I just did it. I took responsibility for my own shit. As we have become more confident and our kids are a little bit older now and we’re out of the newborn/baby/toddler haze that is having babies very close together; the organic hands of time are partially responsible for this new rousing of suggestive sensibilities. I tapped into that. Melted into it. Recognized it and owned it. This is the life I wanted, that I dreamed about. Just because I was naive to the challenges that I would face, doesn’t mean that I can’t still have it or deserve it.

When I stopped focusing on how much I was struggling and sank into the delicious reality that I was truly loved and accepted for who I am, flaws and all, by not only my husband, but my children too … I knew I would make it. I knew I would find parts of myself that I took pleasure in before and I’ve started to discover new ways of being a sexual woman. Confidant and connecting to passion, fire and light.

2. We’ve Gotta Work For It
When I realized it wasn’t going to come as naturally anymore, all of this sexy business, and that it’s OKAY that it doesn’t always come galloping in like a surge of wanton abandon, intrigue and desire … when I let go of such guilt and expectation, something clicked. It’s been familiar, supportive, comforting and soothing to my very core, this click. Ours is a love that is fierce, (in equally argumentative and kind ways) simple and loyal, built on a foundation of WORK. We schedule in time together. Even when exhausted, even if it’s as simple as making the kids a separate, earlier dinner and dining together in our pyjamas by candlelight after the kids are in bed. It does’t always lead to sex, but re-establishing our connection bit by bit, has gone a long way in re-establishing our friendship.

3. Toys + Healing Touch = Game Changers
One tub of coconut oil is a much honoured thing in our house. And I’m not just talking about edible, gliding good tides here. One of the things we enjoy doing most these days is administering some healing touch on one another. Massage and connection through touch (again, doesn’t always lead to sex), goes a long way in ramping up the fires again after a drought. I let it seep in, without making sex as the outcome or expectation and discovered new ways to give and please, that I was comfortable with and into, without giving of myself completely when I just wasn’t into it. The toy part? Well, if you’re into that sort of thing, listen up. I’m talking the use of aids, in whatever form that may be, reading erotica together, practicing some hot tantra moves, visiting the Stag Shop, whatever. It’s good. Do that. Have fun with it. Get playful, adventurous. We did. I received a most fantastic present for Christmas that for those of you who are fans of such things, will definitely rejoice in the discovery of. You’re welcome.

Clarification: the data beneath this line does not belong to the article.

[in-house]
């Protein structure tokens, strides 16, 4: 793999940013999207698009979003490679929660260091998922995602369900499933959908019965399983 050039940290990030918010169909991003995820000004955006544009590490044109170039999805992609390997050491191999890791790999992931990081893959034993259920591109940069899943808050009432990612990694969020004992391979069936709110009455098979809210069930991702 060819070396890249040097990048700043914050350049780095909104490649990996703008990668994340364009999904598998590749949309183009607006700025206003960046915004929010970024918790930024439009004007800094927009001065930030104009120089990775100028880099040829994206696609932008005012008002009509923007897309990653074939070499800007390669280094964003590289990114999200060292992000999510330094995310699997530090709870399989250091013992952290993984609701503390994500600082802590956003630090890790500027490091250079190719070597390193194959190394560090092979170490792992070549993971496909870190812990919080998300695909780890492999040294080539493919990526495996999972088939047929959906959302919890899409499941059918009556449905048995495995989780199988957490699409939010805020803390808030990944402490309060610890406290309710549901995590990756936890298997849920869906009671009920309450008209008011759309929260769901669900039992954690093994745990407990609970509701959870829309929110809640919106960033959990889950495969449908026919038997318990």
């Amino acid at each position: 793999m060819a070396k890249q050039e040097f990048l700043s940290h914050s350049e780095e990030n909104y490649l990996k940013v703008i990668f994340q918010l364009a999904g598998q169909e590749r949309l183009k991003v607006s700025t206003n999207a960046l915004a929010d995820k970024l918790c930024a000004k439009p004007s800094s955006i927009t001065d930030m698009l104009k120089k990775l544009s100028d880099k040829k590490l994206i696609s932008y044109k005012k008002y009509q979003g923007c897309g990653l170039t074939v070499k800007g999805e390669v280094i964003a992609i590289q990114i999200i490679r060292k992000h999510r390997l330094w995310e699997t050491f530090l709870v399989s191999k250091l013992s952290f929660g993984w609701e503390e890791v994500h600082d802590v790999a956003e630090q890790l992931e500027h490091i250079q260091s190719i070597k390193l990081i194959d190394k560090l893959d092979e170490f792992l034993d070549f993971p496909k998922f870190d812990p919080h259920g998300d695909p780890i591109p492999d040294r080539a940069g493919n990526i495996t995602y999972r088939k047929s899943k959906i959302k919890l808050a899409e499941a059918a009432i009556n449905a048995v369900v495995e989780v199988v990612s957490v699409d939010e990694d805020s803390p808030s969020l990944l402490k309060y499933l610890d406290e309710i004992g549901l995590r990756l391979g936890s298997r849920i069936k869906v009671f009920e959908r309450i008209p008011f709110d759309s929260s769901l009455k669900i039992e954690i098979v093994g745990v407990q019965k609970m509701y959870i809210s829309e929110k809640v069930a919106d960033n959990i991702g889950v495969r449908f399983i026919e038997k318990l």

4. Bust Out Those Sacred Medicines
My husband, the sweetheart that he is, has gotten into the habit of lighting a candle, a mini fire during the long, cold and snowy winter months when we’re not much into lighting the fire-pit in the back-yard to have a talk and a smudge. We use sweetgrass or sage depending on the mood and cleanse away the day (or the week’s) toils, little spats that may have occurred. We simply hold hands and reconnect through talk. We say the hard stuff instead of keeping it squashed down. It takes more work, more focus this way – instead of turning on Netflix and letting all of those annoyances build up to spontaneously combust into an epic battle down the road, but it’s worth it. I promise. The work is always worth it.

5. Nourish + Develop
I hear so many women, so many mothers who talk about just not having the time for self-care. Or, that as young mothers, we’re not supposed to be taking time for self-care, that’s not what we signed up for in becoming mothers and that we’re selfish if we claim our alone time in whatever ways we want. I’m a firm believer that the latter is complete bull-shit and that self-care, development and focus on our own selves can only make us better mothers and partners. My husband deserves time for his own self-care to. When we’re nourishing our brains, our bodies, our souls in this way; I find that we both come back to each-other more often, more refreshed and with a geniune desire to be together. It’s less about operating on auto-pilot and more about taking time away to hit that reset button.